An October 2002 trip
to Rome by mooncross
Quote: There isn't a city in Europe that has such a long and colorful history as the 'Eternal City' of Rome. Three days isn't nearly enough to see all the sights although we valiantly tried.
Public transport: Rome has 2 metro lines that cross at the Central Station. Though it is fast, the metro is usually overcrowded and not the most comfortable way to get around. Rome also has an extensive system of buses, even through the night.
Hotel | "The Kennedy Hotel"
For more information, visit the hotel website at www.hotelkennedy.net.
Member Rating 4 out of 5 on November 8, 2002
VIA FILIPPO TURATI 62 64 LAZIO
Rome, Italy 00185
39 06 4465373
The restaurant staff speaks a few words of English, and we can barely manage a few words of Italian. So we let them decide what we should eat.
A few minutes later the proprietess comes along with a plate filled with tasty marinated vegetables, like cooked onions, potatoes, mushrooms and peppers. When we are finished with the antipasti, the cook himself, an older man with a stained apron (conforming to the typical "Italian Papa" image), comes to inform us that the next course should be fettuccini. He promises us: "Fettucini, nice". We agree to the pasta and are served shortly with a plate filled with fettuccini, sauce and Parmesan cheese.
We finish the meal with the main course, chicken. Not used to such a big lunch, we decide to skip dessert and have a cappucino instead.
Ristorante al Cardello
Via del Cardello 1
+39 (06) 474 5259
Attraction | "The Spanish Steps"
We arrive at the Piazza di Spagna after a short but not very comfortable ride on the Rome subway. At the foot of the stairs, dozens of tourgroups are already gathered, although it is not yet 10.30 am. The stairs themselves are exactly like in the many photos we have seen, with the Trinita' dei Monti-church hovering over them. We take a couple of pics and begin to climb the stairs. Funnily enough, the look down is one I have never seen before on any picture.
Once we reach the church at the top of the stairs, we turn left on the road, and as crowded as it was at the foot of the steps, as quiet it is up here. We find ourselves suddenly almost alone. A few hundred meters further to the left, along the road, we discover a look out point with a grandiose view across Rome. In the distance shimmers the dome of the San Pietro church and the Vatican.
Member Rating 2 out of 5 on November 19, 2002
Spanish Steps (Scalinata)
Piazza Di Spagna
Rome, Italy 00187
We can take our pictures at leisure and admire the young bride and groom that have their wedding photo taken at the ultimate picture spot in a town full of romantic locations.
Though it used to be customary to throw coins into the water to assure a return to Rome in the future, this is no longer allowed.
Member Rating 3 out of 5 on November 19, 2002
Piazza di Trevi
Rome, Italy 00187
Attraction | "Colosseum"
The grounds around the Colosseum are filled with milling crowds, many clustered in groups that follow a guide who holds up a colorful banner to show them where to go. Hawkers are selling knickknacks (sunglasses, jewelry, carvings etc.). Wandering among the crowds are 'real Romans', dressed like Roman soldiers. Too bad that some are wearing sneakers beneath their costume, or watches. I spot even one 'Roman' wearing a Harley Davidson T-shirt underneath his tunic! But the ones that are dressed to the nines do add to the 'coleur locale'.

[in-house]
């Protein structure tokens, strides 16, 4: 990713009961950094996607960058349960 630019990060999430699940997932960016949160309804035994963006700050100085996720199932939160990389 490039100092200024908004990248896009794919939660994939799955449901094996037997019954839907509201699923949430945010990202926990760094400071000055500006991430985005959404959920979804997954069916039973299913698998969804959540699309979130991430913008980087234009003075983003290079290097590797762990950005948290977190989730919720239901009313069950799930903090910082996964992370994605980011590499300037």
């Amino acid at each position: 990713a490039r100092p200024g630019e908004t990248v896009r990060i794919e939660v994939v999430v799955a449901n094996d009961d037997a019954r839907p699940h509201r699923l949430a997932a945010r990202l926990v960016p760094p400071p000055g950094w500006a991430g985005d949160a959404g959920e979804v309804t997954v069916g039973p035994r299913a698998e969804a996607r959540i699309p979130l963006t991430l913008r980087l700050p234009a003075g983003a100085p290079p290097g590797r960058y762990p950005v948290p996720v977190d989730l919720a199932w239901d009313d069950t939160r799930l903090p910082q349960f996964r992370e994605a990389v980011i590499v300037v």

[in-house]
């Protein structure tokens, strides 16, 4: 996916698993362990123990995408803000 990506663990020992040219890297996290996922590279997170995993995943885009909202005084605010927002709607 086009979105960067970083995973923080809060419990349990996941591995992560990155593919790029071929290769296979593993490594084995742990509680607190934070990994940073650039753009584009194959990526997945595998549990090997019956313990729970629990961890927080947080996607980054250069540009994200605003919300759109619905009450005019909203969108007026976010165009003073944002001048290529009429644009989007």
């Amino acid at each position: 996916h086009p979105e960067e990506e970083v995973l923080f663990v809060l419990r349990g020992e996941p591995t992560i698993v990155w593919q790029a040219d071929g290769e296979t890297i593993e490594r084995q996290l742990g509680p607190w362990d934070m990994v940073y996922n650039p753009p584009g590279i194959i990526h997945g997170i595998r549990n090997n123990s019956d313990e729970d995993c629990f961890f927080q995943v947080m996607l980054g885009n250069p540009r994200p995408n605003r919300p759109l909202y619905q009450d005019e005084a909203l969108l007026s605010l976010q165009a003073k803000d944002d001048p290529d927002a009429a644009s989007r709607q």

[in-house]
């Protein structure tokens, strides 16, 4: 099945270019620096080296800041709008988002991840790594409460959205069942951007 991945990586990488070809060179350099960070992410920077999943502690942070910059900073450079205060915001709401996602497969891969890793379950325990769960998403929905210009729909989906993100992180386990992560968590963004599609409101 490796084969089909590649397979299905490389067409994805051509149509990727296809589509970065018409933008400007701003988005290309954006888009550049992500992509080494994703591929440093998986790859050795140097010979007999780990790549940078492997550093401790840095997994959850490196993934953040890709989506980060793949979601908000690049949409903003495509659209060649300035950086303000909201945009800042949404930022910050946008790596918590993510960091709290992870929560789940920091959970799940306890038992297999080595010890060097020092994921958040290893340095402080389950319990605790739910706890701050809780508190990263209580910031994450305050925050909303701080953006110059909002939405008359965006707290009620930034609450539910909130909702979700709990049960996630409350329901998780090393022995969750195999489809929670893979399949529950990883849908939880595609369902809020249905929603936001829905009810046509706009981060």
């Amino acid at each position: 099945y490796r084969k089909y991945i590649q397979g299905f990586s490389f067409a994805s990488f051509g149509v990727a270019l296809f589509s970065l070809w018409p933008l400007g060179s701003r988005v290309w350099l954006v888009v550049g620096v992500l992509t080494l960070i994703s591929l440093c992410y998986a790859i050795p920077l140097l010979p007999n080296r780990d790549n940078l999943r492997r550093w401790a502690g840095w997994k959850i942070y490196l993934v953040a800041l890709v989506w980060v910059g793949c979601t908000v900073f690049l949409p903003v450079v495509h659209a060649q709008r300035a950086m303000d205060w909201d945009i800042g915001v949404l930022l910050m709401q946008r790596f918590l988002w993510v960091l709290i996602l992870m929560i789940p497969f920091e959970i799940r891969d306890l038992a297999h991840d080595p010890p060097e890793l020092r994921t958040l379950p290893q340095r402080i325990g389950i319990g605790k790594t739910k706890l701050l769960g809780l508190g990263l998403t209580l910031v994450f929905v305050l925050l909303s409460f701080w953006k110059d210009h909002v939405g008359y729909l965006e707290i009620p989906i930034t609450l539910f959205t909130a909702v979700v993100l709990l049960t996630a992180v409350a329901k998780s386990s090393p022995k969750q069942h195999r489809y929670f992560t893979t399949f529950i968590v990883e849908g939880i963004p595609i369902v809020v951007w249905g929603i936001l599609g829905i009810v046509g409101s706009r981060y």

We join the queue for tickets to enter the Colosseum when a young woman asks if we speak English. She invites us to join a guided tour so we won't have to stand in line. The tour will cost us EUR 15.-, which is EUR 7.- above the individual fee. After a moment's hesitation and another look at the slow-moving line ahead, we decide to take a chance and agree to her offer. We're not sorry. After a short waiting time a group of 26 people has formed. Francesca will be our guide. She is a certified guide and buys the ticket for the whole group, so we can enter quickly.
Francesca explains that part of the reason for designing the Colosseum was to erase all traces of the cruel emperor Nero. But she warns us not to believe everything we hear about him. A lot of the badmouthing, she says, was done for political reasons. The Colosseum's official name is the Amphiteater Flavium, named after its builders. It was finished in 80 AD. Not all we can see today is original, some restorations have been made. It is obvious from the type of bricks used what is old and what isn't. People scavenging the building for the metal connectors that kept the large marble blocks together made the many pockmarks we can see today.
Member Rating 4 out of 5 on November 10, 2002
Piazza Del Colosseo
Rome, Italy 00184
+39 (06) 7004261
Attraction | "Il Foro Romano"
Some of the ancient temples are nothing but a couple of blocks of stone, and require a lot of imagination. But others still have many pillars left, such as the Tempio di Saturni.
During the day, especially in the high season (spring and fall) it will be very crowded in and around the Forum Romanum. After our visit to the Colosseum we decided to have lunch first and returned around 4 pm. It turned out to be much more pleasant a little later in the day.
Member Rating 4 out of 5 on November 12, 2002
Largo Romolo e Remo
Rome, Italy 00186